And that is valid for possessive adjectives, too.

  • Sua tia está aqui? Queria falar com ela. Is your aunt here? I’d like to speak with her?
  • Não, minha tia caiu fora já faz um tempo. No, my aunt left some time ago.

You see that the possessive (sua) agrees with the noun (tia). It doesn’t matter if the person I’m speaking to is a man or a woman.

A common mistake I see is this —

I’m speaking to a man and I want to say “your aunt”. Because my interlocutor is a man, I say:

  • Seu tia está aqui? (wrong)

it’s a simple mistake, sure. But it’s one that creeps up from time to time in my friends’ Portuguese.

And How About the Possessive Pronouns in Portuguese?

They look like the possessive adjectives you saw above.

The only difference lies in how you use them.

Possessive adjectives have to have a noun to refer to. My book, your friend.

Possessive pronouns in Portuguese don’t need to refer to anybody. You see, they can be either the subject or the object — or both — in a sentence.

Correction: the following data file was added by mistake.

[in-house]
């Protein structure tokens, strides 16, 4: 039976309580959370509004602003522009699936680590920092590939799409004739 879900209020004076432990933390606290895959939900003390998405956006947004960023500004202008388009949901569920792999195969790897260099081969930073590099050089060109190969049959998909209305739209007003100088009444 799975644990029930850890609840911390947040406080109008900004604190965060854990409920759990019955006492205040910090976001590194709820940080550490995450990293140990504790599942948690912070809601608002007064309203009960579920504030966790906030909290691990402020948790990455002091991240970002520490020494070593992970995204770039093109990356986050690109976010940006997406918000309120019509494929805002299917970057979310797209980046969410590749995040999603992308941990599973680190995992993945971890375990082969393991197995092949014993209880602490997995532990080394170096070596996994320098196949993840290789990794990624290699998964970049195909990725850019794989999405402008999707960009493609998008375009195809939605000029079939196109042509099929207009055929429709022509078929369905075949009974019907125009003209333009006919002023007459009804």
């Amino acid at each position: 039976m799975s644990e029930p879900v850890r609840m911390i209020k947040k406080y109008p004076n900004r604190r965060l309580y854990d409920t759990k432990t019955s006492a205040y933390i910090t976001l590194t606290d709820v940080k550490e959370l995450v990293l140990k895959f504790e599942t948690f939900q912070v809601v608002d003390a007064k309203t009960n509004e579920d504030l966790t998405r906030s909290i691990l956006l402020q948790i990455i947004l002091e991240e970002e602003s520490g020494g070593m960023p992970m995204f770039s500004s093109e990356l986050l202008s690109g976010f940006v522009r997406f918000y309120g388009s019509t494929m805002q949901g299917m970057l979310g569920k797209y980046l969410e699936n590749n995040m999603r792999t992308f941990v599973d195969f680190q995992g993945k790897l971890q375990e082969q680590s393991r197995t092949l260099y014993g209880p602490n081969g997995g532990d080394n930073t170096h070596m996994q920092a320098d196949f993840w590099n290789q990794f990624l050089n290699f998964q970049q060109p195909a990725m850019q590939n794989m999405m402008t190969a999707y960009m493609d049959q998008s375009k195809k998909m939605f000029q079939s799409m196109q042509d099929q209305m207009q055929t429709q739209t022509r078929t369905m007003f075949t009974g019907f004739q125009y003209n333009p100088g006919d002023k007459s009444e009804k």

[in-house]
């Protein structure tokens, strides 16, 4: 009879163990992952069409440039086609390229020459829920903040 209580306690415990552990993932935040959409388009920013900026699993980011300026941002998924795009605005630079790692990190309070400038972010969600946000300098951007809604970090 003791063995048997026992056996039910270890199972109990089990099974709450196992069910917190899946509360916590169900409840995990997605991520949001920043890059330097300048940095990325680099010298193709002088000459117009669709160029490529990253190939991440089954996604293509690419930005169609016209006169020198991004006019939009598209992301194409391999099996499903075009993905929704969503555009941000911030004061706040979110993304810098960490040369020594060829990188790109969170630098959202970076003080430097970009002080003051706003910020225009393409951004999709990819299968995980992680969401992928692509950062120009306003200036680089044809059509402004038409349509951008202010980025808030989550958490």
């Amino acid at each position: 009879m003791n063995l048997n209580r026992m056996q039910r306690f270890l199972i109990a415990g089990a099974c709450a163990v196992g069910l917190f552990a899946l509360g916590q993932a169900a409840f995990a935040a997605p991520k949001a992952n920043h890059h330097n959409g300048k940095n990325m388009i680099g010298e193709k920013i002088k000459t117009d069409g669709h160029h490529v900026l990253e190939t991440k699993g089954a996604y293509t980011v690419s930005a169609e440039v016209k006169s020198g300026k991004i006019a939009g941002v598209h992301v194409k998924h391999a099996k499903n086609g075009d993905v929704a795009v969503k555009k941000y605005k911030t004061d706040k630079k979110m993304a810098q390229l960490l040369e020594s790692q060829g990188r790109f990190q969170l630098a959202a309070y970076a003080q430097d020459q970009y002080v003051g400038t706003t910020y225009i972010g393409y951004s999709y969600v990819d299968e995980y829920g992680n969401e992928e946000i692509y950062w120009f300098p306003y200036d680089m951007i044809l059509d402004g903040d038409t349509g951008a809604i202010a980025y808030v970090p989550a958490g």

• Eu estava procurando as suas chaves, mas acabei encontrando as minhas. I was looking for your keys, but I ended up finding mine.
  • O meu celular é ruim, mas o seu é bom. My cell phone is bad, but yours is good.
  • O seu filho é muito mal comportado. Your son is very badly behaved.
  • Você vai me dar licença, mas o meu não é tão ruim nem tão feio quanto o seu. You will excuse me, but mind isn’t as evil nor as ugly as yours.

And you’ve probably noticed that I included the definite article before the possessive pronouns.

Here’s a writer-downer for you: we have to use the article with the possessive pronouns in Portuguese. Thus:

O meu, o seu, a minha, a sua…

Pro Tip

You remember I said above you could use the definite article was a possessive adjective?

I’m sure you do, but just to play safe, take a look at the following example: